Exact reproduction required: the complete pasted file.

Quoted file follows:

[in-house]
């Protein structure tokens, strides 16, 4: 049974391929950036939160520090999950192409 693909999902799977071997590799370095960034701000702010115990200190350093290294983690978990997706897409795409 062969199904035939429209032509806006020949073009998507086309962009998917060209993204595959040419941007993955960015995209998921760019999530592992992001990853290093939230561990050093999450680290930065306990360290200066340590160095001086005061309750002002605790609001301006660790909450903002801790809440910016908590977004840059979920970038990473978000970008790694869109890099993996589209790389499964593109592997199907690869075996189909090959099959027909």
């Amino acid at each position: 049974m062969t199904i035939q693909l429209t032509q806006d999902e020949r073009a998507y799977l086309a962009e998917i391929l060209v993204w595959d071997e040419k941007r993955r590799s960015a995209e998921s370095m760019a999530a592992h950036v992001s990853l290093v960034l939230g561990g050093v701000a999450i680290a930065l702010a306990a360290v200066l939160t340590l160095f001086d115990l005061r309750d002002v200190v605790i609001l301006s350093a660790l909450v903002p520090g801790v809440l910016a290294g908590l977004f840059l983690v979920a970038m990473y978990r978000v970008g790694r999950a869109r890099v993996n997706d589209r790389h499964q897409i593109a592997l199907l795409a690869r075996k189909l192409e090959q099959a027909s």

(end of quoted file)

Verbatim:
[in-house]
């Protein structure tokens, strides 16, 4: 049974391929950036939160520090999950192409 693909999902799977071997590799370095960034701000702010115990200190350093290294983690978990997706897409795409 062969199904035939429209032509806006020949073009998507086309962009998917060209993204595959040419941007993955960015995209998921760019999530592992992001990853290093939230561990050093999450680290930065306990360290200066340590160095001086005061309750002002605790609001301006660790909450903002801790809440910016908590977004840059979920970038990473978000970008790694869109890099993996589209790389499964593109592997199907690869075996189909090959099959027909």
């Amino acid at each position: 049974m062969t199904i035939q693909l429209t032509q806006d999902e020949r073009a998507y799977l086309a962009e998917i391929l060209v993204w595959d071997e040419k941007r993955r590799s960015a995209e998921s370095m760019a999530a592992h950036v992001s990853l290093v960034l939230g561990g050093v701000a999450i680290a930065l702010a306990a360290v200066l939160t340590l160095f001086d115990l005061r309750d002002v200190v605790i609001l301006s350093a660790l909450v903002p520090g801790v809440l910016a290294g908590l977004f840059l983690v979920a970038m990473y978990r978000v970008g790694r999950a869109r890099v993996n997706d589209r790389h499964q897409i593109a592997l199907l795409a690869r075996k189909l192409e090959q099959a027909s």